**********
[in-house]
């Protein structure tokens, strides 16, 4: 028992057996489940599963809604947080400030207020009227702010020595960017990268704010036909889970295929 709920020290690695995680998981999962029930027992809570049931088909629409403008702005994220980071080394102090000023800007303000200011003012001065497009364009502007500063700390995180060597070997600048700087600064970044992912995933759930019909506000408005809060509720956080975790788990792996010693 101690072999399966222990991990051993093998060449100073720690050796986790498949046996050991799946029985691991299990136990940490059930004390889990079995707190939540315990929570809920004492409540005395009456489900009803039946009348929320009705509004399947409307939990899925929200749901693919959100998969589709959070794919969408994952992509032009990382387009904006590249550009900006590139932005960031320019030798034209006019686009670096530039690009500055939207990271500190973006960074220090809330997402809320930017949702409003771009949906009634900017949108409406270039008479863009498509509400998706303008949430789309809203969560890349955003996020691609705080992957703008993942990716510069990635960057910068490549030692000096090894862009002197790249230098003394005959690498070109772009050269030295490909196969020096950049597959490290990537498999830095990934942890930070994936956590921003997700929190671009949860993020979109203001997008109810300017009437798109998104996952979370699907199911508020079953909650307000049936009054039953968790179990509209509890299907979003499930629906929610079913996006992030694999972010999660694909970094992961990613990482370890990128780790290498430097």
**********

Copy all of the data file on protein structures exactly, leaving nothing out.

[in-house]
């Protein structure tokens, strides 16, 4: 028992057996489940599963809604947080400030207020009227702010020595960017990268704010036909889970295929 709920020290690695995680998981999962029930027992809570049931088909629409403008702005994220980071080394102090000023800007303000200011003012001065497009364009502007500063700390995180060597070997600048700087600064970044992912995933759930019909506000408005809060509720956080975790788990792996010693 101690072999399966222990991990051993093998060449100073720690050796986790498949046996050991799946029985691991299990136990940490059930004390889990079995707190939540315990929570809920004492409540005395009456489900009803039946009348929320009705509004399947409307939990899925929200749901693919959100998969589709959070794919969408994952992509032009990382387009904006590249550009900006590139932005960031320019030798034209006019686009670096530039690009500055939207990271500190973006960074220090809330997402809320930017949702409003771009949906009634900017949108409406270039008479863009498509509400998706303008949430789309809203969560890349955003996020691609705080992957703008993942990716510069990635960057910068490549030692000096090894862009002197790249230098003394005959690498070109772009050269030295490909196969020096950049597959490290990537498999830095990934942890930070994936956590921003997700929190671009949860993020979109203001997008109810300017009437798109998104996952979370699907199911508020079953909650307000049936009054039953968790179990509209509890299907979003499930629906929610079913996006992030694999972010999660694909970094992961990613990482370890990128780790290498430097």